New Jersey | New York Debt Collection Abuse Attorney
There are times where people simply fall behind on payments to physician’s offices, credit card companies, mortgage lenders and utility companies. Unforeseen circumstances or unexpected life events can make even the most financially prudent fail to make monthly payments on their debts. When this occurs, debtors may face unscrupulous, manipulative and fraudulent tactics of creditors and debt collection agencies. In some cases, these actions will rise to debt collection abuse. You have the legal right to remain free from exploitation and harassment from your creditors or debt collectors, even if the debt you owe is a valid one. Learn more about your legal rights with respect to your obligations, and what debt collectors may not legally do to collect on what you owe.
Debt collection abuse laws
There are federal laws that provide protection for consumers from debt collection abuse and harassment and provide remedies for consumers when these laws are violated by creditors and debt collectors.
Fair Debt Collection Practices Act
The Fair Debt Collections Practices Act (FDCPA) is a federal law that establishes limits and regulates the interactions that debt collectors and creditors are allowed to have with consumers.
The FDCPA provides your protection against unfair practices. These actions may include threatening to take your property, trying to collect interest or fees not allowed by law and depositing a check earlier than the written date.
This mandate also covers harassment and false statements. For example, a debt collector cannot pretend to be a government representative. They cannot claim that you owe more than you do or threaten arrest and indicate that you’ve committed a crime when you have not. The law prohibits them from talking to others about your debt.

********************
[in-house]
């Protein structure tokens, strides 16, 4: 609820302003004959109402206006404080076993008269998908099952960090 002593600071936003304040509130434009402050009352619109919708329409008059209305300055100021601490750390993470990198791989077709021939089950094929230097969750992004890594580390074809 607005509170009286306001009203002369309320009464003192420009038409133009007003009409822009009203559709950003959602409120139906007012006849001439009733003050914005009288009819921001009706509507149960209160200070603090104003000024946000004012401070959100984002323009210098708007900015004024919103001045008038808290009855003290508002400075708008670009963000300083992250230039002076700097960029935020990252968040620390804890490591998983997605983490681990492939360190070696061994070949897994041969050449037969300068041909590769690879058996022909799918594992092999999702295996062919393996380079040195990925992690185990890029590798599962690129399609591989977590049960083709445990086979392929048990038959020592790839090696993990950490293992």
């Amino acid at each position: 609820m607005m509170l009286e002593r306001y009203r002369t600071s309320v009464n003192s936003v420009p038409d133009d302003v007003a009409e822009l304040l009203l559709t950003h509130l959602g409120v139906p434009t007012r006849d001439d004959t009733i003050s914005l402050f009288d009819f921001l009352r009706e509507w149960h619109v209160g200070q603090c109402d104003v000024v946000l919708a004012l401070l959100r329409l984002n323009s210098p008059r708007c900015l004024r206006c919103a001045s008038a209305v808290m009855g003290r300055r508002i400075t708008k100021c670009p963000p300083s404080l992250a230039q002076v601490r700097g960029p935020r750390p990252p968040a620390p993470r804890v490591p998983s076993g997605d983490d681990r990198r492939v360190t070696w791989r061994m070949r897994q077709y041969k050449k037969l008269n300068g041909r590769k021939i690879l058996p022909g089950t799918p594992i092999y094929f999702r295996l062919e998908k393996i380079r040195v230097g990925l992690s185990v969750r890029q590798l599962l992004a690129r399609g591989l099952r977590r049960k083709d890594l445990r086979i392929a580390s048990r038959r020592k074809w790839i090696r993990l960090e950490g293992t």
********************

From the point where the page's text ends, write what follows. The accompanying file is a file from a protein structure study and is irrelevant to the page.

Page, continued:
If you are a victim of illegal harassment and debt collection abuse, you also have the right to sue these creditors and debt collectors. Our attorneys can specify which areas of the law the debt collector broke and seek remedies under the FDCPA for both monetary damages and injunctive relief.
Telephone Consumer Protection Act
The Telephone Consumer Protection Act (TCPA) is also a federal law that protects consumers from receiving certain types of phone calls, text messages and faxes that are related to their debts. Specifically, the TCPA establishes rules requiring companies to maintain lists of consumers who have requested no phone call contact. It also limits robocalls and has strict transparency requirements for the company’s name and phone number. If a creditor or debt collector fails to follow these regulations, they can receive fines of up to $1,500 per call.
New Jersey Laws
New Jersey law follows the FDCPA closely to protect you against abuse from debt collectors. The state also sets the statute of limitations for debt, which is how long a collector has to legally collect on an obligation. The time limit is set for each type of debt; for example, credit card debt is six years.
With offices in both New Jersey and New York, the Schmierer Law Group will check the statute of limitations on your debt to ensure it is still active. If it is not, then the debt collector cannot take you to court or employ other legal actions against you to make you pay the debt.